A bridge built in Utah to guide wildlife safely across and over a busy stretch of interstate has been deemed successful, potentially offering a glimpse of a much-anticipated project in the Southland that could aid the survival of the local mountain lion population.
The Utah Division of Wildlife Resources posted a video to its Facebook page on Nov. 19 showing a wide variety of wildlife — everything from deer and squirrels, to mountain lions and bears — utilizing the Parleys Canyon wildlife overpass over Interstate-80.
“It’s working!” the agency wrote in the post. “As you can see, the 2nd year of this overpass has been successful at helping wildlife safely migrate over busy Interstate 80 and helping motorists be much safer as well.”
Completed nearly two years ago, the wildlife crossing overpass was part of a highway safety project to reduce the number of collisions between vehicles and wildlife on the six-lane interstate, according to the Utah Department of Transportation.
In Los Angeles County, efforts are underway to build a similar wildlife crossing bridge over the 101 Freeway in the Liberty Canyon area of Agoura Hills.
Construction could begin as early as next year, provided funding is secured, according to the National Park Service, which is working with the National Wildlife Federation to raise the money. The bridge, which has a projected cost of $87 million, could be completed in 2023.
The project is anticipated to boost the long-term survival of mountain lions residing in the Santa Monica Mountains, an area hemmed in by multiple freeways and the urban sprawl of L.A. County.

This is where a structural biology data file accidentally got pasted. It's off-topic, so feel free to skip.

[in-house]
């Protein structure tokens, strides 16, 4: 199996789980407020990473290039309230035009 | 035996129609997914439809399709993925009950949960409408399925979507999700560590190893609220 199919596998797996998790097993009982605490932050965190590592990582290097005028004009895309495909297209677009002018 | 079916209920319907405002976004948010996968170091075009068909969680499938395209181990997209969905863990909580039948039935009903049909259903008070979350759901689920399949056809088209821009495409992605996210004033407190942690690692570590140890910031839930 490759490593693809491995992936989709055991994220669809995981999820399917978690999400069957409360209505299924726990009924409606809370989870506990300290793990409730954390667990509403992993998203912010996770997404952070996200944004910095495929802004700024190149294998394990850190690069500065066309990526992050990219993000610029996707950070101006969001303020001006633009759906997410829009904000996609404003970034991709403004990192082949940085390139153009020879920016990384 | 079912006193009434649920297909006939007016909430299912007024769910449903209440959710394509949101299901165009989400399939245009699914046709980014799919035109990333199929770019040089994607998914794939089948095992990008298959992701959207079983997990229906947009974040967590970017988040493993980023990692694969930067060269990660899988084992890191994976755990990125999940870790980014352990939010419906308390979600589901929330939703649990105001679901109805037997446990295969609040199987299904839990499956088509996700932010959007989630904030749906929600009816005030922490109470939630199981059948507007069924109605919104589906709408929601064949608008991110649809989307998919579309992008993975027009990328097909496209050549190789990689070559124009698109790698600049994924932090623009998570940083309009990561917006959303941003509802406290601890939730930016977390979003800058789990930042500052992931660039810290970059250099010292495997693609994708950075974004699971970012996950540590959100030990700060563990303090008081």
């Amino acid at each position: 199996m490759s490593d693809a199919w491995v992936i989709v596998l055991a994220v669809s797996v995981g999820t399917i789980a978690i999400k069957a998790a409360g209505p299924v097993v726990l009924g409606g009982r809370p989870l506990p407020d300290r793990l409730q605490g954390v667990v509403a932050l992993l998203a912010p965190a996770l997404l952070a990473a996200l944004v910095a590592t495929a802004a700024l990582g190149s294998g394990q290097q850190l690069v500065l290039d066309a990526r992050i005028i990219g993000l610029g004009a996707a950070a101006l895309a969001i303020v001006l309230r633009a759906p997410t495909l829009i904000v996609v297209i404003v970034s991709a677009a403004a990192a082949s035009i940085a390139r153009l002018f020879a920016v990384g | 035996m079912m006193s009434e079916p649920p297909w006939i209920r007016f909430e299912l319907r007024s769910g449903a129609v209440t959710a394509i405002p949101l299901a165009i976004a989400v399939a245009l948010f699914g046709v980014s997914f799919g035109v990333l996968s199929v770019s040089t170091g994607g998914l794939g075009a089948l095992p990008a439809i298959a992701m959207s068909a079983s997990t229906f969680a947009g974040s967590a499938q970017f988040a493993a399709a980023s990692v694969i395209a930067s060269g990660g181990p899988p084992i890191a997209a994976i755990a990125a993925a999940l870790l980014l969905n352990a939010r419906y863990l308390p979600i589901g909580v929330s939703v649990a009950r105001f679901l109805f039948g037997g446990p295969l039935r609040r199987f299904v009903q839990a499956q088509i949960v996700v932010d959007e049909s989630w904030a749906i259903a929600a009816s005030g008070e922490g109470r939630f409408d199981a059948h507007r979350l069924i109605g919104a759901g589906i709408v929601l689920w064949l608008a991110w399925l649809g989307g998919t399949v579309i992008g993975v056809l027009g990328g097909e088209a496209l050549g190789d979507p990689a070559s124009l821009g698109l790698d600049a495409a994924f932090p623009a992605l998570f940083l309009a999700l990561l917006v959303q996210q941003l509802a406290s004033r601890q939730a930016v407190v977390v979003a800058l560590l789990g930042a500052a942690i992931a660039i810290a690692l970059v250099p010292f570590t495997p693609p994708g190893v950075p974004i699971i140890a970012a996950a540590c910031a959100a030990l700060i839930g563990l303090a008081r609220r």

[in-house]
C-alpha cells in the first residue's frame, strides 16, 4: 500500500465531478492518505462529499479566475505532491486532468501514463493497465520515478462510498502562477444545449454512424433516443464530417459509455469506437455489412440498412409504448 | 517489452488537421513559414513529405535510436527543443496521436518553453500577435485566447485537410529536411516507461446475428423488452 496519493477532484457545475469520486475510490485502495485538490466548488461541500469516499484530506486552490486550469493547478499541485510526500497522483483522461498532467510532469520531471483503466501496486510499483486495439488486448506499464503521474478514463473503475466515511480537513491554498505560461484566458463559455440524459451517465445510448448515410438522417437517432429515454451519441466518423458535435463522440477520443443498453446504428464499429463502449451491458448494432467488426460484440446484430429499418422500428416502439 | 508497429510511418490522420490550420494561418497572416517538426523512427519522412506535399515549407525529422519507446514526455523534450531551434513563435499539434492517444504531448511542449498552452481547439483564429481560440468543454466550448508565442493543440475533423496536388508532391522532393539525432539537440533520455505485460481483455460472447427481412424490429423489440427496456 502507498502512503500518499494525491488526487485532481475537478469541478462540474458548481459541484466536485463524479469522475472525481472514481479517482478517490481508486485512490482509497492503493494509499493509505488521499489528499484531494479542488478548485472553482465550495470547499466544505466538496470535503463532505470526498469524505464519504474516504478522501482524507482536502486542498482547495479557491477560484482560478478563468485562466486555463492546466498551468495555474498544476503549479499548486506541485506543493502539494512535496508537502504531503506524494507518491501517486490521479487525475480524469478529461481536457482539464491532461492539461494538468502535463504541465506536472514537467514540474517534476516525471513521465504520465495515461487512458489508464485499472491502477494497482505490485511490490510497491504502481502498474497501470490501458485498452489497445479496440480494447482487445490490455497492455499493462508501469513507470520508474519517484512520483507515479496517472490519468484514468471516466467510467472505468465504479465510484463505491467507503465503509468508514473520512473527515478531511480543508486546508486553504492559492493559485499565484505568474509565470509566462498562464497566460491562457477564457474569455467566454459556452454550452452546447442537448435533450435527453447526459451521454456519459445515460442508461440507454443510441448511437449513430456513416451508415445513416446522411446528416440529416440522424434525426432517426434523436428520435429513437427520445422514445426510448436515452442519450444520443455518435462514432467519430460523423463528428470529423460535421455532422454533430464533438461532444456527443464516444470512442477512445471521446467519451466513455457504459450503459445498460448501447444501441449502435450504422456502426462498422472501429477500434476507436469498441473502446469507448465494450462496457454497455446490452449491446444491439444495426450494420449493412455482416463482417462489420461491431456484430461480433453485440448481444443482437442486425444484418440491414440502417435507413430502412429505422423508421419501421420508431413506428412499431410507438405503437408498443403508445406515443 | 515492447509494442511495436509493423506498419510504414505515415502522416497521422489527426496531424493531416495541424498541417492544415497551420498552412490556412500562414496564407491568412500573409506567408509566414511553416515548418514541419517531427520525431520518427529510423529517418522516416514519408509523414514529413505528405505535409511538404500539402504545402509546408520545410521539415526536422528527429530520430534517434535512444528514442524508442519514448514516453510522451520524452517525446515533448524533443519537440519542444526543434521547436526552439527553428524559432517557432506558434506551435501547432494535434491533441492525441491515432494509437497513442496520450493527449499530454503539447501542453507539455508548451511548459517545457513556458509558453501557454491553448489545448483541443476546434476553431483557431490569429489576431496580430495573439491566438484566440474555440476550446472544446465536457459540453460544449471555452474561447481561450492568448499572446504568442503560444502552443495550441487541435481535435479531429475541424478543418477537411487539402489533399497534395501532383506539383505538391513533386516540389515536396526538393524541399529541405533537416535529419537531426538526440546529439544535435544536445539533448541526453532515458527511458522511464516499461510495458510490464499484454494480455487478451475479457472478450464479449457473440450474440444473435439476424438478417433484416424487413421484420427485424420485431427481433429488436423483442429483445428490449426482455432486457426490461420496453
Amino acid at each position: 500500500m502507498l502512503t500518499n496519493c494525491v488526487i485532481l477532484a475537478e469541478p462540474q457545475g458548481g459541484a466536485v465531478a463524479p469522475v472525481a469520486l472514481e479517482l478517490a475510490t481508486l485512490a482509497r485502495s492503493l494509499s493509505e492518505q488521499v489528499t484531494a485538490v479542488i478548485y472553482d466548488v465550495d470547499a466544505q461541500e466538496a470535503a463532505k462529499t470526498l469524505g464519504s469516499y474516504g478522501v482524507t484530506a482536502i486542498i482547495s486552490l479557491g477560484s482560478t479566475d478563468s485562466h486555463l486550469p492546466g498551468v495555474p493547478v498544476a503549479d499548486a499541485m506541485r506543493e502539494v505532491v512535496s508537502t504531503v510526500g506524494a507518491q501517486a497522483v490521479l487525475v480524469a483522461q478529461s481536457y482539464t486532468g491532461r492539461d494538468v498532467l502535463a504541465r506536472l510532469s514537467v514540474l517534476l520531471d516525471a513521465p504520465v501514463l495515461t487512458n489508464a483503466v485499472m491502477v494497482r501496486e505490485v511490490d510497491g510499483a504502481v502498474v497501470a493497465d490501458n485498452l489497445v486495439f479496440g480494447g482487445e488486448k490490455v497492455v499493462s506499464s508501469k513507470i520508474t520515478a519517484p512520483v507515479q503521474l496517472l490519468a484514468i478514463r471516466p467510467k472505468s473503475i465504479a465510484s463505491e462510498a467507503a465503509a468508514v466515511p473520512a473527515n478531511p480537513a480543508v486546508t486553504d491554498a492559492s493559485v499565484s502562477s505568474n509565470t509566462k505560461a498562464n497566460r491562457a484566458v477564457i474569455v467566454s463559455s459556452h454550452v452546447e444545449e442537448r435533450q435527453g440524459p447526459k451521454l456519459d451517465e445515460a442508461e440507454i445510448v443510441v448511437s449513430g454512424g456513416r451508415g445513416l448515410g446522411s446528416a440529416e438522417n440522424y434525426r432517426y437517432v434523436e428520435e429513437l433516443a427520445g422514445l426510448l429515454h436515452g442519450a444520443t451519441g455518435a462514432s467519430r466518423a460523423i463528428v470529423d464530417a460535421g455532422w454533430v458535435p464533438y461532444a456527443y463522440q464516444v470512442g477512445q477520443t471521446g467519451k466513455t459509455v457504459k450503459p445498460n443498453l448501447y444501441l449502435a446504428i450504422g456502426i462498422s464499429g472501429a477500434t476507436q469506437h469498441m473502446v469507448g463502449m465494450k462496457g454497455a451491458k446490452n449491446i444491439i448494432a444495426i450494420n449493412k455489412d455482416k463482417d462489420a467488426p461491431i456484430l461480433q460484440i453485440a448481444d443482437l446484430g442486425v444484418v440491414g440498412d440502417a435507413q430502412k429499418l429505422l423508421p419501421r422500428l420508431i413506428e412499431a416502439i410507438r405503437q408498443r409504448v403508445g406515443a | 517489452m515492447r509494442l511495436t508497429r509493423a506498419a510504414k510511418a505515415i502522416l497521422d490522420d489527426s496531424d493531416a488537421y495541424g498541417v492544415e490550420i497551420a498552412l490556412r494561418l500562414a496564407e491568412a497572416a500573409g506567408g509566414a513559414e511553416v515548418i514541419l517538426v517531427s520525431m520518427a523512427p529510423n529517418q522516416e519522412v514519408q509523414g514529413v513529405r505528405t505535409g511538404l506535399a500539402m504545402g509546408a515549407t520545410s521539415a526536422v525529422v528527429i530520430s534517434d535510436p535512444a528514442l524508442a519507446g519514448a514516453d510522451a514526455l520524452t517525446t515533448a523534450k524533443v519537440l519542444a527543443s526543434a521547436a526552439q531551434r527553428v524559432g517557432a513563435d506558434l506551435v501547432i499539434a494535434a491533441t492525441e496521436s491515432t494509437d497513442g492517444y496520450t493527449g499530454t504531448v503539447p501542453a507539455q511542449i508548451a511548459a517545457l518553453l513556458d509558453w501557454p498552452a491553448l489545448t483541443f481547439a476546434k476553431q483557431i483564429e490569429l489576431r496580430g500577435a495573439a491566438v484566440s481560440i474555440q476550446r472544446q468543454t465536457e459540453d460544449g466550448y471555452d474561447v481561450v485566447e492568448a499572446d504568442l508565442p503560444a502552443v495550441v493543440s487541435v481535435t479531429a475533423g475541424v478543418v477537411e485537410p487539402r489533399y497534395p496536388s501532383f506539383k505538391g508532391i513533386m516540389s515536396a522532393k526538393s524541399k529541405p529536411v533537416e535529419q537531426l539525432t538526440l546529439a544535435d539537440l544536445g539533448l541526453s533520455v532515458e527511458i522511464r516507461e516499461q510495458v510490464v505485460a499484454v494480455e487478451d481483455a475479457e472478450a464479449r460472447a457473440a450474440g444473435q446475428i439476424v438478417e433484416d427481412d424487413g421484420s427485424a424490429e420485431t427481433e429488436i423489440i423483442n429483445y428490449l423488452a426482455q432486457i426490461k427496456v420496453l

At least 21 cougars have been fatally struck by vehicles since the Park Service began studying the big cats in the region 18 years ago, according to officials. The last reported incident happened Sept. 23 on the 101 Freeway in Calabasas, not far from location of the planned wildlife overpass.
The fragmented geography is one of the major threats to the species’ survival — not just because of vehicle crashes, but also in-breeding that has resulted from the cats not being able to disperse from the region, according to NPS.
In fact, earlier this year, scientists discovered that one of the pumas in the study — a 1-year-old male known as P-81 — had a kinked tail. Two other cougars were also found with similarly deformities, a discovery indicating inbreeding that could lead to the eventual extinction of the local mountain lion population.
“The long-term survival of a mountain lion population here depends on their ability to move between regions to maintain genetic diversity and overall population health,” officials explained.
They said the wildlife crossing is one solution to stave off their extinction in the region.